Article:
VANCOUVER (Reuters) - A Canadian newspaper mogul is pushing ahead with a $27 billion plan to build an oil refinery on Canada’s west coast, hoping to file for regulatory approval before year-end and with construction targeted for 2016.
The 550,000-barrels-a-day plant would easily be Canada’s biggest refinery, producing gasoline, jet fuel and diesel for Asian markets from the output of the country’s rich oil sands.
David Black, president of Kitimat Clean Ltd, also told Reuters in an interview that he had launched informal talks with the federal government on loan guarantees for Chinese investors such as the Industrial and Commercial Bank of China.
“I’ve begun discussions with the federal government,” Black said. “I haven’t presented anything to them yet, but I’ve been very encouraged with their responses and it is in line with what the government has done many times before for projects that are vital to Canada’s interests.”
Black is better known as the founder of Black Press Ltd, a Canadian newspaper chain that owns more than 150 print and online papers, including the Honolulu Star-Advertiser and the Advocate in Red Deer, Alberta.
The newsman-turned-oil-investor said that he expects to file for regulatory approval soon.
“I hope this fall,” he said. “We have the technology and the refinery approach nailed down, so I think I could do it this fall.”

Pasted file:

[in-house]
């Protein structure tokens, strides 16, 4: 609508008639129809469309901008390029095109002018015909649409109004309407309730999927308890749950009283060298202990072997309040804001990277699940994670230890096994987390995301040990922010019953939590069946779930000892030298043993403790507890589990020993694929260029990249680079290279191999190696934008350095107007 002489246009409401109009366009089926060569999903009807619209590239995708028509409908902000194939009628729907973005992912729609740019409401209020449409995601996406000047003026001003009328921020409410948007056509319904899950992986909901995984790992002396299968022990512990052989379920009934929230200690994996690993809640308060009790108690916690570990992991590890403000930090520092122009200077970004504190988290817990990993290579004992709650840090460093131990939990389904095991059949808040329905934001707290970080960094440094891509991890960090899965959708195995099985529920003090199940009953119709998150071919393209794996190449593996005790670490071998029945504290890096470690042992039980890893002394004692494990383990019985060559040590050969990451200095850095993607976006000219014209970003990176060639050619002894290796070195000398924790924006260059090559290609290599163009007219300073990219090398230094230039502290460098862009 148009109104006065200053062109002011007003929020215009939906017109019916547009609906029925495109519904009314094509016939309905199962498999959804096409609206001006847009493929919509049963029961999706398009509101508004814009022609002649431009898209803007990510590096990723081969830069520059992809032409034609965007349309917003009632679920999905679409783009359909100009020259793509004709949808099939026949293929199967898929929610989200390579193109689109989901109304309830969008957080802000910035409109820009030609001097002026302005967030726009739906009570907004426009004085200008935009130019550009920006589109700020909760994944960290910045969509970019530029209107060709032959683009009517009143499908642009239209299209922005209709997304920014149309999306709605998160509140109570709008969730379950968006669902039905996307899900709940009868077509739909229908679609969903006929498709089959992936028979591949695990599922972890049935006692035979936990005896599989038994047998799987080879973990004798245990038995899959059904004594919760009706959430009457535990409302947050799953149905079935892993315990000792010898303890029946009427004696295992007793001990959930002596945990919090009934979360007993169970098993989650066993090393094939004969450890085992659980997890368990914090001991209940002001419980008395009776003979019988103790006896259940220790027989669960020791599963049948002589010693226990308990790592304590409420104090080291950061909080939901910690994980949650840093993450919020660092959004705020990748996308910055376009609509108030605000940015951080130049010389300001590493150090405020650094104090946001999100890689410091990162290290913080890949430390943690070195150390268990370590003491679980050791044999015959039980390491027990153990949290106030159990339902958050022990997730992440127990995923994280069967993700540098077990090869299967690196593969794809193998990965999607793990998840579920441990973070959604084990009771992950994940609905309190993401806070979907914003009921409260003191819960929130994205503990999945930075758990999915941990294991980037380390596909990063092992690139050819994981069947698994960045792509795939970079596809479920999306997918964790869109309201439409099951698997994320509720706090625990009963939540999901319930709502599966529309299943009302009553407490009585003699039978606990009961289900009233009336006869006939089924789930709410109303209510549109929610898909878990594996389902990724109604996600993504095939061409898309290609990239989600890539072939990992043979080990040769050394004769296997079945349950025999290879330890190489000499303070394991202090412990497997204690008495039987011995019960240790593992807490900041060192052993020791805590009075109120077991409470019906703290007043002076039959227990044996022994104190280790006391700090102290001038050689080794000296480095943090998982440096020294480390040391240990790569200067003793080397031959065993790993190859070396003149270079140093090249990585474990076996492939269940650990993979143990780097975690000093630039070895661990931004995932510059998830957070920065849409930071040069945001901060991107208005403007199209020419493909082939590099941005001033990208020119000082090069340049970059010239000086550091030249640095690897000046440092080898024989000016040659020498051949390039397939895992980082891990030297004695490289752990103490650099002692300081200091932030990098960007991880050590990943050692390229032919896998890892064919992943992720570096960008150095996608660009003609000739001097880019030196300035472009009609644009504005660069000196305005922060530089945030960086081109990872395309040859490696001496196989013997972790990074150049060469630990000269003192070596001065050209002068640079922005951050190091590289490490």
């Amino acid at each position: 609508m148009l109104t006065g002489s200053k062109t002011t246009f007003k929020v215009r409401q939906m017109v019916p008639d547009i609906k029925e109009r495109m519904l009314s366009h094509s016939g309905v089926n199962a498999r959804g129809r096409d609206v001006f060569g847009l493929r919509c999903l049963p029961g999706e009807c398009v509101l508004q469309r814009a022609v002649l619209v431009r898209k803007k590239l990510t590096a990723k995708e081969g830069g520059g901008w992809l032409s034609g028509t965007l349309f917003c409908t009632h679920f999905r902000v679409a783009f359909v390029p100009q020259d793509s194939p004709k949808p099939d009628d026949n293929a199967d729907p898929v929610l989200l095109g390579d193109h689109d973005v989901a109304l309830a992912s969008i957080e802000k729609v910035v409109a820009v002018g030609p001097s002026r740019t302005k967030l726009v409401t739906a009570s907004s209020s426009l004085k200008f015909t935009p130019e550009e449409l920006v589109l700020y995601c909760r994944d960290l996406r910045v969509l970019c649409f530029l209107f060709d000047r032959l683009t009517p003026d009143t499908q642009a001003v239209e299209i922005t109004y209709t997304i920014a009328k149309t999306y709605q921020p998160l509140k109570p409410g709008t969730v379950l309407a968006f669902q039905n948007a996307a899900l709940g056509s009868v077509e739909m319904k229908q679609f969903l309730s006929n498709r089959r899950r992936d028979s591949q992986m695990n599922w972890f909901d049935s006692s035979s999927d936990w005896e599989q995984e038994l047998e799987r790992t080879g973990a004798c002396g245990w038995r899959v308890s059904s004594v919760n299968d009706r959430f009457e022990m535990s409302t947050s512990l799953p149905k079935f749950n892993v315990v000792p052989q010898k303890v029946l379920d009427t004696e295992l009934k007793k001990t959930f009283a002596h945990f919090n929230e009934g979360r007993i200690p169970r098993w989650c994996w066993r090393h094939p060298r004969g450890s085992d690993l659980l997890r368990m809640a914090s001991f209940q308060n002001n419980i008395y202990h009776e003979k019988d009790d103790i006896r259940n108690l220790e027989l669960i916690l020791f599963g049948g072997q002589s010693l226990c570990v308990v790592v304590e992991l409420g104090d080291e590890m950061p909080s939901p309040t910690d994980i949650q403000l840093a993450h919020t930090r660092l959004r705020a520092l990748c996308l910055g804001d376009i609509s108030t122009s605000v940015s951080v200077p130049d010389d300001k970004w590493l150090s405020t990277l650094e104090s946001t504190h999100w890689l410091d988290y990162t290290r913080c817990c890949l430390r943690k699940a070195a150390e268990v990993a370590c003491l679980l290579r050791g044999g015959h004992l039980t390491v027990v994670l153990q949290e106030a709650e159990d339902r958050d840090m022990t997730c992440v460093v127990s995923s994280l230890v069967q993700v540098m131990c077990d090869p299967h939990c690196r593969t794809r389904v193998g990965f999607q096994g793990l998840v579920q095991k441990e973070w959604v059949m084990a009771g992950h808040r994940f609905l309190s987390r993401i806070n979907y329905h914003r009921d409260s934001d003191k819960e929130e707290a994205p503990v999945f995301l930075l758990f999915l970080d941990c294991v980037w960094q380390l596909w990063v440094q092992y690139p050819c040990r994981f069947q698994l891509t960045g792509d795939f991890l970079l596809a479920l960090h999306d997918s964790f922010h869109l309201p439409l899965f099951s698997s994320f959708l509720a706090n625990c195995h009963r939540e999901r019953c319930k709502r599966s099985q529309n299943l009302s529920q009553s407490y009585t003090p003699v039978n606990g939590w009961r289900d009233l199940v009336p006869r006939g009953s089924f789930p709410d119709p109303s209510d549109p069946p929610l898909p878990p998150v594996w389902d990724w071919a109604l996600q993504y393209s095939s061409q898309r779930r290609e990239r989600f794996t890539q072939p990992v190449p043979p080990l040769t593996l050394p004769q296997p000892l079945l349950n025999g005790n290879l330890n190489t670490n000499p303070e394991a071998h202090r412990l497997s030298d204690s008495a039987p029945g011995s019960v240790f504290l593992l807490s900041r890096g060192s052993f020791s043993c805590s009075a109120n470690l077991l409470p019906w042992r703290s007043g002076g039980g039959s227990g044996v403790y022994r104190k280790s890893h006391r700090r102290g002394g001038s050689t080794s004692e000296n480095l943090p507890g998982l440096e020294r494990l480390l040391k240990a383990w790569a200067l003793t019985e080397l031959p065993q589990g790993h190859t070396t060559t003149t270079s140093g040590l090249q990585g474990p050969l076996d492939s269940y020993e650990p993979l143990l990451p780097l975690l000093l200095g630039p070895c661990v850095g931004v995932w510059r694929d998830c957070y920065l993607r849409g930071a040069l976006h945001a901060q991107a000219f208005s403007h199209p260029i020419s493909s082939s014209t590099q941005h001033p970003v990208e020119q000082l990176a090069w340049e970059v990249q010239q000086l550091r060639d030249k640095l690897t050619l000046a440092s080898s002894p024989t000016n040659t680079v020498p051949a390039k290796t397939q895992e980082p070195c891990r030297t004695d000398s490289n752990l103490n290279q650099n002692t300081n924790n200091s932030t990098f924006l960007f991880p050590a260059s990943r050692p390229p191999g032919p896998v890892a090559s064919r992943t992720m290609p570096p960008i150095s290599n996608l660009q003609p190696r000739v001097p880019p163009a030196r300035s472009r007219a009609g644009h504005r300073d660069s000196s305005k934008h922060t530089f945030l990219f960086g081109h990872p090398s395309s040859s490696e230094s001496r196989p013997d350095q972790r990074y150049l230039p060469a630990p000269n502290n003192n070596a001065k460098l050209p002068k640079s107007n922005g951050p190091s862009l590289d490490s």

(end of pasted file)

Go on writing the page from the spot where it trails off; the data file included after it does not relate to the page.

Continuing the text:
The environmental review is expected to take two years and construction will take six, putting start-up around 2022.
Black has already inked a deal with China’s ICBC to help finance the construction of the refinery, which will be built near the port town of Kitimat in northern British Columbia.
He said that Chinese investors had agreed to fund the project so long as there is “Canadian skin in the game,” meaning money from local investors.
If it goes ahead, the development would create some 3,000 full-time jobs and about $1 billion a year in tax revenues, Black said, allowing British Columbia a bigger slice of the economic benefits of Alberta’s oil.
That would address one of the five conditions set out by the province’s premier, Christy Clark, in order for her government to support the construction of new pipelines to transport bitumen from the oil sands to Canada’s west coast for export.
The federal and Alberta governments are eager to open up export markets to Asia as congestion on pipelines to the United States means crude is getting bottlenecked in landlocked Alberta.
Black had originally hoped to feed the refinery with oil from Enbridge Inc’s Northern Gateway pipeline, but with that controversial project in regulatory limbo, he is now eyeing a separate “parallel” pipeline.
All told, the publishing mogul’s $27 billion plan involves the construction of a “state-of-the-art” refinery, an oil pipeline, a gas pipeline and oil tankers.
The refinery would use technology pioneered by a Calgary-based company, Expander Energy, that it says would cut carbon dioxide emissions in half compared with traditional refineries.
Black, an avid sailor, also noted that a refinery targeting Asian markets would remove the threat of a heavy crude spill on Canada’s West Coast, a major worry among environmentalists and native groups opposed to new pipelines.
“I’m only doing this because I didn’t want to see diluted bitumen on tankers,” he said. “I love the coast and I thought it was a dumb idea to put dilbit on tankers when we could put refined fuel in a lot safer and keep the jobs at home.”
Reporting by Julie Gordon; Editing by Joseph Radford